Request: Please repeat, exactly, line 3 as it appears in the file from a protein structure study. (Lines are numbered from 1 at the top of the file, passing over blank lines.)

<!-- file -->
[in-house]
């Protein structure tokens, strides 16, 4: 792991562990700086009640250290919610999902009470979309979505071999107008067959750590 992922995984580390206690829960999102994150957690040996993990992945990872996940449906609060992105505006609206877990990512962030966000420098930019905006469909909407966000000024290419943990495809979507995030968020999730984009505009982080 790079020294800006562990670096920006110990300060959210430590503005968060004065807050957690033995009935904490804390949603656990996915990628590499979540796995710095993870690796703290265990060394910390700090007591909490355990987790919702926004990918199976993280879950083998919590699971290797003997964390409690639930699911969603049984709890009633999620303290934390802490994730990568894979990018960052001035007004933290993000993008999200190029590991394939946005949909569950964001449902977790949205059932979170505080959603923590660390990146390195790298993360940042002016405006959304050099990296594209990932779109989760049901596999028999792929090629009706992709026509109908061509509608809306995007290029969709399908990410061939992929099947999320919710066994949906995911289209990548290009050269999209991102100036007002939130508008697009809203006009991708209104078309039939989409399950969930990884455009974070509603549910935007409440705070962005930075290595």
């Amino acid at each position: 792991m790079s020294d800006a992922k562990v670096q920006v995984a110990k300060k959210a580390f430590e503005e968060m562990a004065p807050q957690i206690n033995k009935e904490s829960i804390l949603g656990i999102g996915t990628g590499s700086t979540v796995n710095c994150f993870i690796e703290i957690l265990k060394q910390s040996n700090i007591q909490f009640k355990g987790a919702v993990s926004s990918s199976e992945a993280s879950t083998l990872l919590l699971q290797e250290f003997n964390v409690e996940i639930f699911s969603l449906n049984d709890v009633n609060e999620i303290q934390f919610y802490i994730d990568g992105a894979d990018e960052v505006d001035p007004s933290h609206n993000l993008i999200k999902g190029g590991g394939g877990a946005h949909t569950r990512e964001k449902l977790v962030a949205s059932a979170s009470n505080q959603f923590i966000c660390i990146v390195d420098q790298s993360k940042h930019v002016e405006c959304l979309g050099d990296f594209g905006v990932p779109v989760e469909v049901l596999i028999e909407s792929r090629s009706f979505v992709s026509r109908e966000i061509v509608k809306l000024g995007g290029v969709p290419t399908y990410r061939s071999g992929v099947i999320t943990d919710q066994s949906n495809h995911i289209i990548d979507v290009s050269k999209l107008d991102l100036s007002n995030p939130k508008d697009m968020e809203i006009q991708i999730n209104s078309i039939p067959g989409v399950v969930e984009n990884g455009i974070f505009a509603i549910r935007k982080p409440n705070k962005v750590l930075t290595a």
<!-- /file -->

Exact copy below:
């Amino acid at each position: 792991m790079s020294d800006a992922k562990v670096q920006v995984a110990k300060k959210a580390f430590e503005e968060m562990a004065p807050q957690i206690n033995k009935e904490s829960i804390l949603g656990i999102g996915t990628g590499s700086t979540v796995n710095c994150f993870i690796e703290i957690l265990k060394q910390s040996n700090i007591q909490f009640k355990g987790a919702v993990s926004s990918s199976e992945a993280s879950t083998l990872l919590l699971q290797e250290f003997n964390v409690e996940i639930f699911s969603l449906n049984d709890v009633n609060e999620i303290q934390f919610y802490i994730d990568g992105a894979d990018e960052v505006d001035p007004s933290h609206n993000l993008i999200k999902g190029g590991g394939g877990a946005h949909t569950r990512e964001k449902l977790v962030a949205s059932a979170s009470n505080q959603f923590i966000c660390i990146v390195d420098q790298s993360k940042h930019v002016e405006c959304l979309g050099d990296f594209g905006v990932p779109v989760e469909v049901l596999i028999e909407s792929r090629s009706f979505v992709s026509r109908e966000i061509v509608k809306l000024g995007g290029v969709p290419t399908y990410r061939s071999g992929v099947i999320t943990d919710q066994s949906n495809h995911i289209i990548d979507v290009s050269k999209l107008d991102l100036s007002n995030p939130k508008d697009m968020e809203i006009q991708i999730n209104s078309i039939p067959g989409v399950v969930e984009n990884g455009i974070f505009a509603i549910r935007k982080p409440n705070k962005v750590l930075t290595a």